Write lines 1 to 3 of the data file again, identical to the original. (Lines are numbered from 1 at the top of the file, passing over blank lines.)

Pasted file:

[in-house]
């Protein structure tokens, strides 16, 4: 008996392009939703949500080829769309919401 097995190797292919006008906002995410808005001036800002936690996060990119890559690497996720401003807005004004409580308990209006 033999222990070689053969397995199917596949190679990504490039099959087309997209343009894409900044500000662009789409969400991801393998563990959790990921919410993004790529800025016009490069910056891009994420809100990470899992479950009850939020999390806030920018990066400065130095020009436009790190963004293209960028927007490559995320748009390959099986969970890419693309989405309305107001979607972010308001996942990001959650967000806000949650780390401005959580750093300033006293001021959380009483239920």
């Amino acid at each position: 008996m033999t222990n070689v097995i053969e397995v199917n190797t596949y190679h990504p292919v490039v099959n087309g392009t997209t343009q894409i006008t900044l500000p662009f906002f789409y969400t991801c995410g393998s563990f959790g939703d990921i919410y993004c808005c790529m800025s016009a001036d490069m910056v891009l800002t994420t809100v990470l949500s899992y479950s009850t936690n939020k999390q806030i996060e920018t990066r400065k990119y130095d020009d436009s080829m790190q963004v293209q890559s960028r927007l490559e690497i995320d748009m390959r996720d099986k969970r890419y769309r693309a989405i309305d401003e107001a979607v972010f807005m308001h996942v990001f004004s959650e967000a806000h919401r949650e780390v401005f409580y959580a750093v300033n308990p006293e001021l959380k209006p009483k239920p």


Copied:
[in-house]
């Protein structure tokens, strides 16, 4: 008996392009939703949500080829769309919401 097995190797292919006008906002995410808005001036800002936690996060990119890559690497996720401003807005004004409580308990209006 033999222990070689053969397995199917596949190679990504490039099959087309997209343009894409900044500000662009789409969400991801393998563990959790990921919410993004790529800025016009490069910056891009994420809100990470899992479950009850939020999390806030920018990066400065130095020009436009790190963004293209960028927007490559995320748009390959099986969970890419693309989405309305107001979607972010308001996942990001959650967000806000949650780390401005959580750093300033006293001021959380009483239920």
């Amino acid at each position: 008996m033999t222990n070689v097995i053969e397995v199917n190797t596949y190679h990504p292919v490039v099959n087309g392009t997209t343009q894409i006008t900044l500000p662009f906002f789409y969400t991801c995410g393998s563990f959790g939703d990921i919410y993004c808005c790529m800025s016009a001036d490069m910056v891009l800002t994420t809100v990470l949500s899992y479950s009850t936690n939020k999390q806030i996060e920018t990066r400065k990119y130095d020009d436009s080829m790190q963004v293209q890559s960028r927007l490559e690497i995320d748009m390959r996720d099986k969970r890419y769309r693309a989405i309305d401003e107001a979607v972010f807005m308001h996942v990001f004004s959650e967000a806000h919401r949650e780390v401005f409580y959580a750093v300033n308990p006293e001021l959380k209006p009483k239920p």